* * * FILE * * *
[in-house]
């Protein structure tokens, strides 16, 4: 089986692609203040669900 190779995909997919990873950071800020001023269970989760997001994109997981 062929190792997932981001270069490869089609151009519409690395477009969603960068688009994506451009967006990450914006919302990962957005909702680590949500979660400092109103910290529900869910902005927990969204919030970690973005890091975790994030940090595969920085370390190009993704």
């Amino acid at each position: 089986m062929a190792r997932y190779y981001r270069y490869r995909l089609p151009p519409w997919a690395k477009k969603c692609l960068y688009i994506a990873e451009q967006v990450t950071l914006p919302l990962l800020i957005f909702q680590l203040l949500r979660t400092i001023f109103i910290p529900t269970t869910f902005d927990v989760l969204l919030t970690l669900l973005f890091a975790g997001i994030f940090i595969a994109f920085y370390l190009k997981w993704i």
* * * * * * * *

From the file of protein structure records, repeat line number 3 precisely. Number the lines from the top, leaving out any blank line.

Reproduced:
């Amino acid at each position: 089986m062929a190792r997932y190779y981001r270069y490869r995909l089609p151009p519409w997919a690395k477009k969603c692609l960068y688009i994506a990873e451009q967006v990450t950071l914006p919302l990962l800020i957005f909702q680590l203040l949500r979660t400092i001023f109103i910290p529900t269970t869910f902005d927990v989760l969204l919030t970690l669900l973005f890091a975790g997001i994030f940090i595969a994109f920085y370390l190009k997981w993704i």